tinted polymer resin, paper, coins, video projection, audio
16 x 11 x 22 inches
Edition of 4, 2 APs

PETER SARKISIAN
Book (Version 2) #6, 2015
found book, powder-coated steel and aluminum, video projection
13 x 10 x 20 inches

In "Book", a small man is seen crawling about while rewriting a dictionary, symbolizing the ongoing and sometimes sloppy evolution of language in the modern age. The figure whistles “Ninety nine bottles of beer on the wall”, while scribbling misspelled words, SMS chat abbreviations and poorly written notes across the pages of the book.

 

PETER SARKISIAN
Book (Version 2)
found book, powder-coated steel and aluminum, video projection
13 x 10 x 20 inches

PRESS RELEASE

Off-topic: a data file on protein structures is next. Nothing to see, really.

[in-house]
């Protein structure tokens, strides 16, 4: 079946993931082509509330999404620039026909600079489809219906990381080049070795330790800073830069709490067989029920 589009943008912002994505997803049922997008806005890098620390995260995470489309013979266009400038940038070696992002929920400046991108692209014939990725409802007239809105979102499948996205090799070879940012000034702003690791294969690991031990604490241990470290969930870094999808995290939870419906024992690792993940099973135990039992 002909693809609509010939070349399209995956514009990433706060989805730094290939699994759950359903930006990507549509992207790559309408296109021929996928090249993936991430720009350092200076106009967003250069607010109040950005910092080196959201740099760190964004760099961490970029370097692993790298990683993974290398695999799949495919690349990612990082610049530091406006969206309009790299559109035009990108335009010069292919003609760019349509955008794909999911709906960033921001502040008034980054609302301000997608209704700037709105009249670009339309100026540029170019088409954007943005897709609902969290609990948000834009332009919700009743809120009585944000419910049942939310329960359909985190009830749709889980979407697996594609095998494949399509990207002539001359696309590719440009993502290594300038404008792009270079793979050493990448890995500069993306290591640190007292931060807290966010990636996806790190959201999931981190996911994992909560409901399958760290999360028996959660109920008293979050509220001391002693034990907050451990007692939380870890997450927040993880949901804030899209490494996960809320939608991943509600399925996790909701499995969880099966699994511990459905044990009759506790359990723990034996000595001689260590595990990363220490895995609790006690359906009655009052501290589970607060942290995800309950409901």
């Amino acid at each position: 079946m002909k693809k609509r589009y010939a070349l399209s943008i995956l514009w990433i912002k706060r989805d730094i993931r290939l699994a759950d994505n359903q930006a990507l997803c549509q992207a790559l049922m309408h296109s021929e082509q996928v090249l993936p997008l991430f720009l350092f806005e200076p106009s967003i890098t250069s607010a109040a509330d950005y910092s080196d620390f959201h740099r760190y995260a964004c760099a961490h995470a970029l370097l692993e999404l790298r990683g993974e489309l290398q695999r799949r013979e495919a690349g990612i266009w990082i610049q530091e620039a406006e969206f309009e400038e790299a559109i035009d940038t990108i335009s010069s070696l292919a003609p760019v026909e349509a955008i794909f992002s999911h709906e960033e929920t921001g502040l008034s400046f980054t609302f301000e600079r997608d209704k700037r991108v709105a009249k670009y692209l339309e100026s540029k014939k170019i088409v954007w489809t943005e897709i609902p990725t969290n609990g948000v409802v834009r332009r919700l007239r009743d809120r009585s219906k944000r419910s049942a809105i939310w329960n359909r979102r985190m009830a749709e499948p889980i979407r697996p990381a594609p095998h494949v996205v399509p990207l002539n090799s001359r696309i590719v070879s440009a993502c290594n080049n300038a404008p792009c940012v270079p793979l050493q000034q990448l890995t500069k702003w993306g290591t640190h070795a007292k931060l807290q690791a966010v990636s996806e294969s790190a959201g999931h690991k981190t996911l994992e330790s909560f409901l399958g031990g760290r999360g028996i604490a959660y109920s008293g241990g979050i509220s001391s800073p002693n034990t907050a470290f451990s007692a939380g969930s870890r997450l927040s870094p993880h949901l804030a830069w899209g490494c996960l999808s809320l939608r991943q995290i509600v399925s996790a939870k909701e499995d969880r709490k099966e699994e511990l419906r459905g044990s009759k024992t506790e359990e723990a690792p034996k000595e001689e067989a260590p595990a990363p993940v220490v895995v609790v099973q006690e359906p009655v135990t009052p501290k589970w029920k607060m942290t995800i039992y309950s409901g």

JONATHAN FERRARA GALLERY is proud to announce recent video works, an exhibition of Santa Fe-based artist Peter Sarkisian . Following his inclusion in the traveling exhibition, Guns in the Hands of Artists, Sarkisian’s first solo show at the gallery features more works in the artist’s characteristic style; which combines video projection and sculpture to create a hybrid form of multi-media installation.  Many of Sarkisian's earliest methods predate those now used in the entertainment and multi­media industries. In 2008 Mechanical Engineering magazine published a feature article on Sarkisian's work, noting his innovations: "Technology is transforming human experience and the means we use to tell our stories. Visionaries like Peter Sarkisian are addressing its challenges by using technology in new and innovative ways, as ally and tool, providing fresh experience and renewed meaning.” The exhibition will be on view in the main gallery from 5 November through 31 December 2016 with First Saturday Gallery Openings on 5 November and 3 December from 6-9pm.